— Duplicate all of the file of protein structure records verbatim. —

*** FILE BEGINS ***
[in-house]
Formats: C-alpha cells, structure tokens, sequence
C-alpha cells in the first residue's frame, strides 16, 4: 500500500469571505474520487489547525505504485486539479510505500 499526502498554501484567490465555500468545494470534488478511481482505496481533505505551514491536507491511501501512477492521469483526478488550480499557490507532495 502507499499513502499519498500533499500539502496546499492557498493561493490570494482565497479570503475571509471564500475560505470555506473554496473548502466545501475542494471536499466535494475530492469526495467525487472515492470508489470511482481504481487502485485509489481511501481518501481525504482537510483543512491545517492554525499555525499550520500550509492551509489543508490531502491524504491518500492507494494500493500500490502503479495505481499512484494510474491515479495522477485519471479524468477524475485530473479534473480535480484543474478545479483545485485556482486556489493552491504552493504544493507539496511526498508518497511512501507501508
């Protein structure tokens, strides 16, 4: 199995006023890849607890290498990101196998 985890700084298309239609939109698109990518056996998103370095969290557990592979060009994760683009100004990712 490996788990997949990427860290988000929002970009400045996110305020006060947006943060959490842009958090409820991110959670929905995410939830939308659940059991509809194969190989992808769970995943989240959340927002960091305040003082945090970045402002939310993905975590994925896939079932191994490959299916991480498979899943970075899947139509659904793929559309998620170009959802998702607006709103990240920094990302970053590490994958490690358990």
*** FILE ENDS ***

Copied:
[in-house]
Formats: C-alpha cells, structure tokens, sequence
C-alpha cells in the first residue's frame, strides 16, 4: 500500500469571505474520487489547525505504485486539479510505500 499526502498554501484567490465555500468545494470534488478511481482505496481533505505551514491536507491511501501512477492521469483526478488550480499557490507532495 502507499499513502499519498500533499500539502496546499492557498493561493490570494482565497479570503475571509471564500475560505470555506473554496473548502466545501475542494471536499466535494475530492469526495467525487472515492470508489470511482481504481487502485485509489481511501481518501481525504482537510483543512491545517492554525499555525499550520500550509492551509489543508490531502491524504491518500492507494494500493500500490502503479495505481499512484494510474491515479495522477485519471479524468477524475485530473479534473480535480484543474478545479483545485485556482486556489493552491504552493504544493507539496511526498508518497511512501507501508
């Protein structure tokens, strides 16, 4: 199995006023890849607890290498990101196998 985890700084298309239609939109698109990518056996998103370095969290557990592979060009994760683009100004990712 490996788990997949990427860290988000929002970009400045996110305020006060947006943060959490842009958090409820991110959670929905995410939830939308659940059991509809194969190989992808769970995943989240959340927002960091305040003082945090970045402002939310993905975590994925896939079932191994490959299916991480498979899943970075899947139509659904793929559309998620170009959802998702607006709103990240920094990302970053590490994958490690358990």